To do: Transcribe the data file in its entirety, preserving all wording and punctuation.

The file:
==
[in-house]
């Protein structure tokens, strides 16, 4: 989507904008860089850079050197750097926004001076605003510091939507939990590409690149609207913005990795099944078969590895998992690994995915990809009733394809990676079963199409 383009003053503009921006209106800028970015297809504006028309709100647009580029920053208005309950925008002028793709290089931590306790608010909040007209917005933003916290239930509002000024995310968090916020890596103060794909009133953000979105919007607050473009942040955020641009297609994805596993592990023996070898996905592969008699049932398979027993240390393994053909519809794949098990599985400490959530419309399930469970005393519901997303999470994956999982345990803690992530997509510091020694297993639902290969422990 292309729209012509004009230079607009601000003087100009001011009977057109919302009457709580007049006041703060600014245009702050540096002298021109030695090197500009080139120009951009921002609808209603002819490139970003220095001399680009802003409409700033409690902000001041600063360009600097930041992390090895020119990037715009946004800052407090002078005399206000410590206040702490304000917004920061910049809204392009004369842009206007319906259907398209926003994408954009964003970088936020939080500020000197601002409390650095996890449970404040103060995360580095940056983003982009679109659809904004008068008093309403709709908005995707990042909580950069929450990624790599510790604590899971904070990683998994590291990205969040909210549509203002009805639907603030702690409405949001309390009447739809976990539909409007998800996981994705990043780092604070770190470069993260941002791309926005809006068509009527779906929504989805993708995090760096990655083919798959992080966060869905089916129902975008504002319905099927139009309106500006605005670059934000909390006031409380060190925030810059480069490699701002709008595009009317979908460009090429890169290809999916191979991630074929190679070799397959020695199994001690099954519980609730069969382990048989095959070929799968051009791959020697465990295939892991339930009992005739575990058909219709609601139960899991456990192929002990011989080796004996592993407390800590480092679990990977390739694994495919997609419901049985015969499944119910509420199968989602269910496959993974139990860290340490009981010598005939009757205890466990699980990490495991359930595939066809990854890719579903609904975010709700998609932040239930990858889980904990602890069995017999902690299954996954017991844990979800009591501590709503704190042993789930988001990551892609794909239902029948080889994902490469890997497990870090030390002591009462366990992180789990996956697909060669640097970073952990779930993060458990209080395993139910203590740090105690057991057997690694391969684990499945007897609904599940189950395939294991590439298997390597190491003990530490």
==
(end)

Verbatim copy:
[in-house]
């Protein structure tokens, strides 16, 4: 989507904008860089850079050197750097926004001076605003510091939507939990590409690149609207913005990795099944078969590895998992690994995915990809009733394809990676079963199409 383009003053503009921006209106800028970015297809504006028309709100647009580029920053208005309950925008002028793709290089931590306790608010909040007209917005933003916290239930509002000024995310968090916020890596103060794909009133953000979105919007607050473009942040955020641009297609994805596993592990023996070898996905592969008699049932398979027993240390393994053909519809794949098990599985400490959530419309399930469970005393519901997303999470994956999982345990803690992530997509510091020694297993639902290969422990 292309729209012509004009230079607009601000003087100009001011009977057109919302009457709580007049006041703060600014245009702050540096002298021109030695090197500009080139120009951009921002609808209603002819490139970003220095001399680009802003409409700033409690902000001041600063360009600097930041992390090895020119990037715009946004800052407090002078005399206000410590206040702490304000917004920061910049809204392009004369842009206007319906259907398209926003994408954009964003970088936020939080500020000197601002409390650095996890449970404040103060995360580095940056983003982009679109659809904004008068008093309403709709908005995707990042909580950069929450990624790599510790604590899971904070990683998994590291990205969040909210549509203002009805639907603030702690409405949001309390009447739809976990539909409007998800996981994705990043780092604070770190470069993260941002791309926005809006068509009527779906929504989805993708995090760096990655083919798959992080966060869905089916129902975008504002319905099927139009309106500006605005670059934000909390006031409380060190925030810059480069490699701002709008595009009317979908460009090429890169290809999916191979991630074929190679070799397959020695199994001690099954519980609730069969382990048989095959070929799968051009791959020697465990295939892991339930009992005739575990058909219709609601139960899991456990192929002990011989080796004996592993407390800590480092679990990977390739694994495919997609419901049985015969499944119910509420199968989602269910496959993974139990860290340490009981010598005939009757205890466990699980990490495991359930595939066809990854890719579903609904975010709700998609932040239930990858889980904990602890069995017999902690299954996954017991844990979800009591501590709503704190042993789930988001990551892609794909239902029948080889994902490469890997497990870090030390002591009462366990992180789990996956697909060669640097970073952990779930993060458990209080395993139910203590740090105690057991057997690694391969684990499945007897609904599940189950395939294991590439298997390597190491003990530490």